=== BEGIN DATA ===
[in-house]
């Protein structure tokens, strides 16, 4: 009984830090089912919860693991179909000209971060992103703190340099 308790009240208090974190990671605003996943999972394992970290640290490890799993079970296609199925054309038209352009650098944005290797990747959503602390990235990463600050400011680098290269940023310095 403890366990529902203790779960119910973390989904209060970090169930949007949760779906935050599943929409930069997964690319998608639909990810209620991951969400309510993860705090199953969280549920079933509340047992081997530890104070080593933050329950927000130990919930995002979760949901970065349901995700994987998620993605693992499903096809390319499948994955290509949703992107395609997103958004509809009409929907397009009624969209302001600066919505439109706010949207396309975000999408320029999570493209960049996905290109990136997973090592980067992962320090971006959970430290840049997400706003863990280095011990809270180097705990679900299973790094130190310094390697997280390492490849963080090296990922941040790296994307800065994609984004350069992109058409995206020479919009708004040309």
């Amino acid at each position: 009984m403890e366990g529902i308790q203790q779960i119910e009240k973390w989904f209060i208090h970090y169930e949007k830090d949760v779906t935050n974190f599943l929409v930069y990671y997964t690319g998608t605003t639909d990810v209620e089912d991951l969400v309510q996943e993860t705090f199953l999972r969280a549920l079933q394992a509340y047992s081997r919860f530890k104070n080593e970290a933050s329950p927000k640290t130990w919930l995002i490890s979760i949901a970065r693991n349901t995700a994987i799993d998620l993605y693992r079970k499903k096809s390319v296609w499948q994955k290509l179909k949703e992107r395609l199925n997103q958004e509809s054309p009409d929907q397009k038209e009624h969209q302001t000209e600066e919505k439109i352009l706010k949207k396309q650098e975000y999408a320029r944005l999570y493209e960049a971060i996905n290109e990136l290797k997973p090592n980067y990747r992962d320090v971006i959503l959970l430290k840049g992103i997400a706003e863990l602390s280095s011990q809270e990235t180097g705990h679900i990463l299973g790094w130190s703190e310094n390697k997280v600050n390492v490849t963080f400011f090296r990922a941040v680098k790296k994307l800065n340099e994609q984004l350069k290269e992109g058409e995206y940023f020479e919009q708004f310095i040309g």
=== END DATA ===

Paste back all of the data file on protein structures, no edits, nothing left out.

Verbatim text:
[in-house]
């Protein structure tokens, strides 16, 4: 009984830090089912919860693991179909000209971060992103703190340099 308790009240208090974190990671605003996943999972394992970290640290490890799993079970296609199925054309038209352009650098944005290797990747959503602390990235990463600050400011680098290269940023310095 403890366990529902203790779960119910973390989904209060970090169930949007949760779906935050599943929409930069997964690319998608639909990810209620991951969400309510993860705090199953969280549920079933509340047992081997530890104070080593933050329950927000130990919930995002979760949901970065349901995700994987998620993605693992499903096809390319499948994955290509949703992107395609997103958004509809009409929907397009009624969209302001600066919505439109706010949207396309975000999408320029999570493209960049996905290109990136997973090592980067992962320090971006959970430290840049997400706003863990280095011990809270180097705990679900299973790094130190310094390697997280390492490849963080090296990922941040790296994307800065994609984004350069992109058409995206020479919009708004040309």
């Amino acid at each position: 009984m403890e366990g529902i308790q203790q779960i119910e009240k973390w989904f209060i208090h970090y169930e949007k830090d949760v779906t935050n974190f599943l929409v930069y990671y997964t690319g998608t605003t639909d990810v209620e089912d991951l969400v309510q996943e993860t705090f199953l999972r969280a549920l079933q394992a509340y047992s081997r919860f530890k104070n080593e970290a933050s329950p927000k640290t130990w919930l995002i490890s979760i949901a970065r693991n349901t995700a994987i799993d998620l993605y693992r079970k499903k096809s390319v296609w499948q994955k290509l179909k949703e992107r395609l199925n997103q958004e509809s054309p009409d929907q397009k038209e009624h969209q302001t000209e600066e919505k439109i352009l706010k949207k396309q650098e975000y999408a320029r944005l999570y493209e960049a971060i996905n290109e990136l290797k997973p090592n980067y990747r992962d320090v971006i959503l959970l430290k840049g992103i997400a706003e863990l602390s280095s011990q809270e990235t180097g705990h679900i990463l299973g790094w130190s703190e310094n390697k997280v600050n390492v490849t963080f400011f090296r990922a941040v680098k790296k994307l800065n340099e994609q984004l350069k290269e992109g058409e995206y940023f020479e919009q708004f310095i040309g």